The centerpiece of The Hunger Project’s strategy in Bangladesh is the grassroots training and ongoing support of more than 145,000 volunteer animators, 40% of whom are women, who organize mass action campaigns in their areas. Within this strategy, Participatory Action Research (PAR) is an empowering tool to reach the poorest of the poor.
To facilitate this approach, a group of volunteers are selected from the most engaged and active animators. They participate in a four-day PAR Foundation Course, facilitated jointly by members of The Hunger Project’s staff and volunteer facilitators. These PAR animators learn how to analyze their own social reality and facilitate the same process within their communities among those living in the most extreme poverty. The goal is to identify and solve problems through their own actions and form a Gono Gobeshona Shomity (GGS), or “self-help group,” at the local level.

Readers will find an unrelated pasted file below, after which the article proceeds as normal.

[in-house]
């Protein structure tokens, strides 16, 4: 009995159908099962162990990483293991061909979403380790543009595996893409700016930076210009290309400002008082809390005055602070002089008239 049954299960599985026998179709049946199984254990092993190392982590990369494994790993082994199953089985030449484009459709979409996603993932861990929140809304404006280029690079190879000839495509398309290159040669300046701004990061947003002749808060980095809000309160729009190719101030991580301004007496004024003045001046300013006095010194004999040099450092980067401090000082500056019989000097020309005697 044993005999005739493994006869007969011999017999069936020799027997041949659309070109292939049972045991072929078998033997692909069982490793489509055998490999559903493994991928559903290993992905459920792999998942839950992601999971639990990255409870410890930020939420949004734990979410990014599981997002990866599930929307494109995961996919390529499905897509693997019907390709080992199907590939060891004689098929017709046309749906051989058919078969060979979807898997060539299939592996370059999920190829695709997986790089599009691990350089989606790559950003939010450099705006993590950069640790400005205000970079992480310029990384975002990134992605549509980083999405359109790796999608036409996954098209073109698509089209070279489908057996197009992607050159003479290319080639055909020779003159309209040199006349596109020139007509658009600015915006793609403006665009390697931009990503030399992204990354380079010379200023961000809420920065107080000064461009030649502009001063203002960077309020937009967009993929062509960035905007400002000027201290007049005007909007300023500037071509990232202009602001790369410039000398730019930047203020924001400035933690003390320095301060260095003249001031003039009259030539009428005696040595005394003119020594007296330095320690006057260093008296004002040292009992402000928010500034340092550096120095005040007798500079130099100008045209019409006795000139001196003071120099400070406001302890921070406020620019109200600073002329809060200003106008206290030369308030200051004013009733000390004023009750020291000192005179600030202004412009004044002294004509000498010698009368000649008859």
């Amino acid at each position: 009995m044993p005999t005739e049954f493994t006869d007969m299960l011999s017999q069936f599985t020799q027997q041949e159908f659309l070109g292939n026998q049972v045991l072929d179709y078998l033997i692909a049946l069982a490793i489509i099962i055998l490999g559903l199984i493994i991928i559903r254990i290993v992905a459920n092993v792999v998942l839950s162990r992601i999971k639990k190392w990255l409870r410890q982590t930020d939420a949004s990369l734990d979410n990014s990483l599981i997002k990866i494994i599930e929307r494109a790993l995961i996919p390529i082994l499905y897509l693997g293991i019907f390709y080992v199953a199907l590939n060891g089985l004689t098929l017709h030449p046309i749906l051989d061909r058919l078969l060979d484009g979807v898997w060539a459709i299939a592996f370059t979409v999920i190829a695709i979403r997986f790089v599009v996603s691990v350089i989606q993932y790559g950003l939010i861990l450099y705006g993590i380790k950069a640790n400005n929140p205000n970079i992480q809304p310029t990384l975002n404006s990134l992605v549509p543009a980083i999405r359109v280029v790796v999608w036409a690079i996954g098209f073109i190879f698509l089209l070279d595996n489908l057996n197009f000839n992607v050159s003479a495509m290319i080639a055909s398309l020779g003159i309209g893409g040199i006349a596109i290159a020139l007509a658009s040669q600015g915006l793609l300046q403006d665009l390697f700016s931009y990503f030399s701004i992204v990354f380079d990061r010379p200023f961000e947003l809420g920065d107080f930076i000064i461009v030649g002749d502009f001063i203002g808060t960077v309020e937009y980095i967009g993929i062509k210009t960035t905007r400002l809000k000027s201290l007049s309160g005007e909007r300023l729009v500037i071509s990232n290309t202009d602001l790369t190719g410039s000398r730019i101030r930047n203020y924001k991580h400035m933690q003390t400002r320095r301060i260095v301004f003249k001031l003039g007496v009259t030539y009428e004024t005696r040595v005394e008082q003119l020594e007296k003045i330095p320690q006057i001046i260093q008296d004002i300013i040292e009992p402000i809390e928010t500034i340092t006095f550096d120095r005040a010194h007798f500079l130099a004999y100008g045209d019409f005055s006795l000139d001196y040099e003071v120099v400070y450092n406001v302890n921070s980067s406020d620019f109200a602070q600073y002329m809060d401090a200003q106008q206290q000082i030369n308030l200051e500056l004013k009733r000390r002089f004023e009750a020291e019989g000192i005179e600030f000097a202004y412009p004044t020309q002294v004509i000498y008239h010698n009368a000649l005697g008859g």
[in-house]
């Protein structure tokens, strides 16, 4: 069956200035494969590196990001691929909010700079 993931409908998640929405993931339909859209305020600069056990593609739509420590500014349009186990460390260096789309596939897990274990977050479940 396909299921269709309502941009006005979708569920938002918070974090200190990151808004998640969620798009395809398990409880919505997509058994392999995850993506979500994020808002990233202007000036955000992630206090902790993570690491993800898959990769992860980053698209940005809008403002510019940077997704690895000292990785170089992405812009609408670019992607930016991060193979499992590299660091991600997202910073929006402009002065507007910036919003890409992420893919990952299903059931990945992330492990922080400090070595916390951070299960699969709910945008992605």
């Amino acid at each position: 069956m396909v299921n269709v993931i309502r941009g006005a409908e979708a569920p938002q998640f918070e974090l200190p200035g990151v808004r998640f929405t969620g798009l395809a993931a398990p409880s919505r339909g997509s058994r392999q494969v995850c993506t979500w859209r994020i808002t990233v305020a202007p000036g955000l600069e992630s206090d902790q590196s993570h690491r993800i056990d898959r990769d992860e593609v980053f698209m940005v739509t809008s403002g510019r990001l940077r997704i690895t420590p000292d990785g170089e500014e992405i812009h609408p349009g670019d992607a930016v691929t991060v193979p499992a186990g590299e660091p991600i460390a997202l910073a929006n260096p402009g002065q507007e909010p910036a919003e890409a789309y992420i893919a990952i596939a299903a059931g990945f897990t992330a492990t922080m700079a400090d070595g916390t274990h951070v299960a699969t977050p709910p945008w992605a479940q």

The members of these groups undergo a process of reflection, coming together to identify their social, political and economic obstacles, and work together to develop solutions through their GGS. Activities include starting savings and income-generating activities, and tackling social issues such as improved education or clubs for healthier lifestyles. The PAR process is designed to develop leadership and dignity, stimulate social responsibility, and empower the poorest of the poor.
Below are the demographics of the 1,120 GGSs formed so far (as of 28 February, 2018):
Table: GGSs by Divisions
|Division||GGS Units||GGS Members|
|District Covers||Number of GGSs||Female||Male||Total|
GGS Formation Year
Following the process launch in 1992, we saw linear growth of the GGS groups during 2012-2016. The GGS formation still continues, and we plan to continue their expansion.
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